Learning from the Irish Water experience

Our health services may, in time, benefit from the negative experience of Irish Water, which has become one of the most politically and socially divisive issues of recent years, writes Mr Denis Doherty.

Denis Doherty
Mr Denis Doherty

Our health services may, in time, benefit from the negative experience of Irish Water! What could have been a success story has turned out to be a fiasco. Little of the blame for that attaches to the new company. Imposed by the now departed troika, the intention was laudable. Water conservation would be incentivised and a new revenue stream would be created. The reality is very different. The project has become one of the most politically and socially divisive issues of recent years.

So far, a huge capital investment has been made in installing water meters that don’t serve any useful purpose and are unlikely to anytime soon. A flat charge has been substituted for metered bills, thereby removing any incentive to conserve water. And worse, an administrative monster has been created to collect a modest income relative to what was planned when the project was initiated.

The terms UHI and Universal Healthcare have been used interchangeably. They are not two sides of the same coin, as is sometimes suggested.

Every household must register with Irish Water. With a sense of the absurd, the Department of Social Protection will then pay what they describe as a Water Conservation Grant of €100 to every household by way of reward for registering with Irish Water. It’s not even necessary to pay the fixed charge to qualify for this grant. There is legal provision to obtain attachment orders to the income of those who don’t pay, but we are assured there isn’t any likelihood of that happening for at least another two years. I bet the ‘Yes Minister’ scriptwriters would have rejected a suggestion for a scheme like that as being utterly implausible, even by their standards.

UHI (Universal Health Insurance) has the potential to make the Irish Water experience look like an example of efficiency. From the time UHI, using a version of the Dutch model, was first mooted here confusion has reined. The terms UHI and Universal Healthcare have been used interchangeably. They are not two sides of the same coin, as is sometimes suggested. For example, the NHS is a universal healthcare system that is funded from general taxation. There is a private healthcare option in Britain but it is availed of by only about 10% of the population. Waiting lists in the NHS are modest by our standards, so there isn’t any need to take out private insurance in order to jump the queues.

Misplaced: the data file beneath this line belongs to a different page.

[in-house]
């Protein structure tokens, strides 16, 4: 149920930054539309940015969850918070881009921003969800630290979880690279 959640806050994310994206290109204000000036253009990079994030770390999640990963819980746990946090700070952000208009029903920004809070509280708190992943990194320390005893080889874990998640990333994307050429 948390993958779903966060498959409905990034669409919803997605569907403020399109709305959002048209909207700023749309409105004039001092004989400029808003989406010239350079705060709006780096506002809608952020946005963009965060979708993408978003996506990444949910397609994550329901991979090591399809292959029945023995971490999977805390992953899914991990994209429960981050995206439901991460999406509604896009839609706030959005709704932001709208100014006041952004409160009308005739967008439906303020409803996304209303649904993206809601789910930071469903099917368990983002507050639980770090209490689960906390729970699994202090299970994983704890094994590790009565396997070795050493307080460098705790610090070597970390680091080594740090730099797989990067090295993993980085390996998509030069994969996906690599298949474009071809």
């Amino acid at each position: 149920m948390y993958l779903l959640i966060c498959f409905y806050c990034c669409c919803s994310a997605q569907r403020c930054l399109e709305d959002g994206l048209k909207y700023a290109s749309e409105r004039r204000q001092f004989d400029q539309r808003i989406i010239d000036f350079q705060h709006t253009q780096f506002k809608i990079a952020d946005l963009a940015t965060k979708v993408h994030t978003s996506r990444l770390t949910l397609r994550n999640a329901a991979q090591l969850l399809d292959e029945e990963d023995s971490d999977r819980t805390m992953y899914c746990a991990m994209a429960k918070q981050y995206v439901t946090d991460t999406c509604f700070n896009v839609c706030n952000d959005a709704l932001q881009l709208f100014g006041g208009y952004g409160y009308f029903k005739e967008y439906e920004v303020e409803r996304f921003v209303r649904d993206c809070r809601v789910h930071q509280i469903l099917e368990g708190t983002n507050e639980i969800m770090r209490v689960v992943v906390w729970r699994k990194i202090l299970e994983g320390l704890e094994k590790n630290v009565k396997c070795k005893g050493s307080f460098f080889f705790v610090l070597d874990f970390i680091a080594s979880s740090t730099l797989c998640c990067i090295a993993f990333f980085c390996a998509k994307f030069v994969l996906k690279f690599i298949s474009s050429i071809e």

From what we have been told so far of the structures that will underpin UHI, it has the potential to give rise to high transaction costs and generate profits for private insurers.

UHI is portrayed here as a way of dismantling our two tier system by making everyone a private patient. That notion may be politically appealing at a superficial level but soon people will want to know what services will be covered; will services be more accessible than they are now; will service quality be improved; how much will UHI cost and how will health services not covered by the UHI package be paid for?

Long waiting lists for outpatient appointments and elective treatment is a growing concern. That situation is contributed to by the fact that we have fewer Specialists (Consultants) than other OECD countries. UHI will not solve that problem, implementation of the Hanly Report will and may also do more to bring about a single tier system than UHI is likely to do.

The Netherlands is not the country to look to when seeking out a cost effective, high quality healthcare system that enjoys a high level of user satisfaction

From what we have been told so far of the structures that will underpin UHI, it has the potential to give rise to high transaction costs and generate profits for private insurers, all of whom will have to offer the same level of cover, within prescribed cost limits. Maximum premium rates will be set by a new entity, The Healthcare Pricing Office. In circumstances like that, shareholders needs for a return on their investment, tend to get met by growing volume and driving down costs. Quality improvement may not be a priority in that type of environment.

It all sounds like a variation of the virtual market invented by Margaret Thatcher, a big difference being that for-profit insurers will play a big role here. The Dutch model is an unashamedly market based one with only an arms length role played by the government there. What’s mooted for Ireland is a State designed and State controlled healthcare funding system that is not based on any tried, trusted or affordable system elsewhere. That’s what conjures up the spectre of the Irish Water experience. An Irish solution to a global problem!

At this point, there is less clarity about UHI than there was about Irish Water when that entity was set up. From what we know, UHC has the potential to be at least as bureaucratic as the systems that have resulted from political decisions that have been made in relation to Irish Water, with what appears to be scant regard for the transaction costs to which they give rise.

Would it not make much more sense to decide what type of healthcare system we need and can afford? Having answered that question, would that not be the appropriate time to consider and decide what method of payment would be most appropriate and acceptable to the Irish people?